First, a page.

For several years the United States has dealt with two major nuclear proliferation crises, one involving North Korea, the other Iran. The U.S. has accomplished some progress with North Korea, which says it has shut down its reactor at Yongbyon and readmitted inspectors from the International Atomic Energy Agency. The same cannot be said of Iran, where there is no indication the impasse will break anytime soon.
Instead of continuing to pursue a policy that has yielded no positive results, or even worse, deciding to escalate the confrontation, the Bush administration should engage Iran with the same proactive diplomacy it has used toward North Korea. As distasteful as it might be to U.S. leaders, that would require an unprecedented willingness to engage the regime in Tehran.
Washington made little progress with the North Koreans until the United States ended its refusal to enter negotiations before they ceased all violations of the 1994 agreement, which was supposed to freeze their nuclear program. Eventually, the U.S. succumbed to pressure from China and East Asian allies and agreed to multilateral negotiations in the form of the six‐party talks. But it has only been in the past six months or so that the United States has engaged in direct negotiations with North Korea.
These talks were crucial to the breakthrough that has taken place, and they have involved far more than a narrow focus on the nuclear issue. Washington and Pyongyang are now considering such matters as the normalization of diplomatic and economic relations, the removal of North Korea from the State Department’s list of states that sponsor terrorism, and a treaty to formally end the Korean War.
A U.S. diplomatic initiative involving Iran would require similar characteristics. Direct, high‐level negotiations between Washington and Tehran — far more rigorous than the sporadic U.S.-Iranian talks on Iraq — would be imperative. A useful step would be for President Bush to appoint a prominent special envoy, perhaps former secretary of state James Baker, to represent the United States.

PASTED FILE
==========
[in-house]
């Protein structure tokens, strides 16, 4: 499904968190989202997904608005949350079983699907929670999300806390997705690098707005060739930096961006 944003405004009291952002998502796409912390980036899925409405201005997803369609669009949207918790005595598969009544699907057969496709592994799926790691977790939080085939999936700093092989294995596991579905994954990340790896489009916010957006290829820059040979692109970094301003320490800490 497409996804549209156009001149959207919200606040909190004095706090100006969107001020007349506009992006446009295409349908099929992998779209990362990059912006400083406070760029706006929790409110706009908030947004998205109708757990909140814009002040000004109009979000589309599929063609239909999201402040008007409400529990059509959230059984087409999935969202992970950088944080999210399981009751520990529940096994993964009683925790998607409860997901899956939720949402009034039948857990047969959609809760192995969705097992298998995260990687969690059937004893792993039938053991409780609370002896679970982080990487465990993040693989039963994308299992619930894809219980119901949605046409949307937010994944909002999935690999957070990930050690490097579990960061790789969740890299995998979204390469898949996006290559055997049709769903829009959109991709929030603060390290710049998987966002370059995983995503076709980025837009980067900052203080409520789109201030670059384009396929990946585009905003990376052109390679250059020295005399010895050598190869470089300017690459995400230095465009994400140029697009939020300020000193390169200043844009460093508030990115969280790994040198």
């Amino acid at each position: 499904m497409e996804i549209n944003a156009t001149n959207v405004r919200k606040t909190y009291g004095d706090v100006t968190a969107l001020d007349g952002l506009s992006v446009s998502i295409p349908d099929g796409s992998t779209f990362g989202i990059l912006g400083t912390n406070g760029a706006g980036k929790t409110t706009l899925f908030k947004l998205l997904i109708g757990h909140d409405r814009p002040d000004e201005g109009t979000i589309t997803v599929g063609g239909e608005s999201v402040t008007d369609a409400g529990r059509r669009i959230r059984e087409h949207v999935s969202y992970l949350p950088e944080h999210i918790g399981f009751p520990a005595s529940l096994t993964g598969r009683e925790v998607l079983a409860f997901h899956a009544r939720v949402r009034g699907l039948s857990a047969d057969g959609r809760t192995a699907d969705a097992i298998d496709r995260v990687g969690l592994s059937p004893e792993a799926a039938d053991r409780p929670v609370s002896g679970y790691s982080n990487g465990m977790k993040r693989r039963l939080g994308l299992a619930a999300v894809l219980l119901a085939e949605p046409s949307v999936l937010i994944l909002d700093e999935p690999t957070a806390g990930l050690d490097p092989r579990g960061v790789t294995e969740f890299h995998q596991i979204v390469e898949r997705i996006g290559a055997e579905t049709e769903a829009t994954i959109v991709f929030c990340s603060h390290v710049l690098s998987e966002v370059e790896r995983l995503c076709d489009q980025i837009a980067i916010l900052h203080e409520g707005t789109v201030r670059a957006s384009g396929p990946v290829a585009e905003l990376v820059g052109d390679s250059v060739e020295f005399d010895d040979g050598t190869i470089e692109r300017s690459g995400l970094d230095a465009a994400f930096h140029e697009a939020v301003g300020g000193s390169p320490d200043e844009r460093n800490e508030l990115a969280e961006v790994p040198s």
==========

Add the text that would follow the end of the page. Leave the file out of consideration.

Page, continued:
Moreover, those negotiations would have to concern more than Iran’s nuclear program or the future of Iraq. Indeed, they would need to encompass the entire range of U.S.-Iranian relations. Topics would have to include removal of U.S. and U.N. economic sanctions and the restoration of diplomatic relations between the two countries, as well as the explicit end of Tehran’s quest to build nuclear weapons.
One should have no illusions about such an initiative. The obstacles to success would be even greater than they have been with North Korea. Whereas North Korea is a small, impoverished state, Iran is a midsize power with considerable political and economic clout. And although Russia helps Iran with its nuclear program, it lacks the patronage power that China has exerted on its client North Korea.
The nature of a resolution of the nuclear issue would also likely be different. North Korea has (at least in principle) agreed to give up its entire nuclear program in exchange for concessions from the United States, Japan and South Korea. It is unlikely that Tehran would agree to such a comprehensive de‐nuclearization. Washington may have to accept that reality and focus on achieving sufficient international safeguards to ensure that material from a nuclear power program was not diverted to weapons production.
All of these obstacles are daunting, but if Washington does not adopt a strategy similar to its recent approach toward North Korea, it will soon face highly unpleasant options: accepting Iran as a nuclear‐weapons state or launching military strikes to prevent that result.
It’s worth trying diplomacy before we reach that point.